Latin: Deva Victrix
Caerlegion, Caerlleon, Caistor, Chestre
This city was ruled in Arthur’s time, according to Layamon, by Earl Cursalem.
The author of the Middle English Ywain and Gawain contended that Arthur held his court in Chester. In the Elizabethan play The Birth of Merlin, its lord under Ambrosius is Eldol. Launfal defeats an “Earl of Chester” in Chestre’s Sir Launfal.
This city was named Deva in classical times but it was also known as the City of the Legion, as was Caerleon-upon-Usk. R.B. Stoker, in his The Legacy of Arthur’s Chester (1965), argues that Chester, rather than Caerleon, was Arthur’s chief city. G. Ashe suggest that perhaps Arthur’s battle at the City of Legion was fought there, though there might be some confusion with Caerleon.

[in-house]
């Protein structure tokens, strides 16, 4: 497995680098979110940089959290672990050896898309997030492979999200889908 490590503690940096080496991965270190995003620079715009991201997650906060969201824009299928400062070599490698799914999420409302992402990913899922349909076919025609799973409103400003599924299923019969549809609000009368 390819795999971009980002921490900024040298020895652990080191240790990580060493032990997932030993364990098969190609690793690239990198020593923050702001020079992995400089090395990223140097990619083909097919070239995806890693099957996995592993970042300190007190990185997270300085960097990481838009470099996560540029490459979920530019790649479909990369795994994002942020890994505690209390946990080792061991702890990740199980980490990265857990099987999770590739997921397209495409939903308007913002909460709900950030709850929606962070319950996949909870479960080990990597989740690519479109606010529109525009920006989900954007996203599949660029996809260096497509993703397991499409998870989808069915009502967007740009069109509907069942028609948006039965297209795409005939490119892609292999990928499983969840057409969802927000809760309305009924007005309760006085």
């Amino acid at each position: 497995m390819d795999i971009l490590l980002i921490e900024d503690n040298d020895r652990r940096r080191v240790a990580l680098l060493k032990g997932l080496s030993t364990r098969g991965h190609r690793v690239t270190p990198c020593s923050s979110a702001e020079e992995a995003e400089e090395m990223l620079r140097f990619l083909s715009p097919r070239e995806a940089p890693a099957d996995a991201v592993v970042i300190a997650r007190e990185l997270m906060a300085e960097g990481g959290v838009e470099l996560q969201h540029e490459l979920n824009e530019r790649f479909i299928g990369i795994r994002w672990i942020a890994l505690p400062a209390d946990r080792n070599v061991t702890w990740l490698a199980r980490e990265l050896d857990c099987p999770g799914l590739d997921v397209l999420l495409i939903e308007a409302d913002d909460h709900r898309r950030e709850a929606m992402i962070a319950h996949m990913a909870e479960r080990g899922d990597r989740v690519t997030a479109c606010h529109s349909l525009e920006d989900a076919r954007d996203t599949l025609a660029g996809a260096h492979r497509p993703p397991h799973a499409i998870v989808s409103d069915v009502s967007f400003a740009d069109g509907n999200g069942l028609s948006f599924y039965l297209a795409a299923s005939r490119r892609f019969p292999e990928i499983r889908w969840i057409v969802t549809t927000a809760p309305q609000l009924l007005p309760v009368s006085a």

Chester | 400-600 AD
Chester was established as a Roman fortress, known as Deva Victrix, around 70 AD during the reign of the Roman Emperor Vespasian. It was strategically located on the River Dee, which provided access to the sea and enabled the Romans to control trade anc ommunication routes. Deva Victrix served as a base for the Roman military, particularly the Legio XX Valeria Victrix (Twentieth Legion) and the Legio II Adiutrix (Second Adiutrix Legion).
The Roman presence brought significant cultural and architectural influences to the area. Chester was built in the typical Roman style, with a rectangular layout, a grid of streets, and defensive walls. The city walls, which are largely intact today, were constructed during this period and continue to be one of Chester’s most prominent historical features.
Chester had an amphitheater located outside the city walls, where gladiator games and other public spectacles were held. However, the exact location and extent of the amphitheater have not been conclusively identified through archaeological excavations.
The city of Chester are sometimes called Caer, from the ancient wall that has encircled it for ages.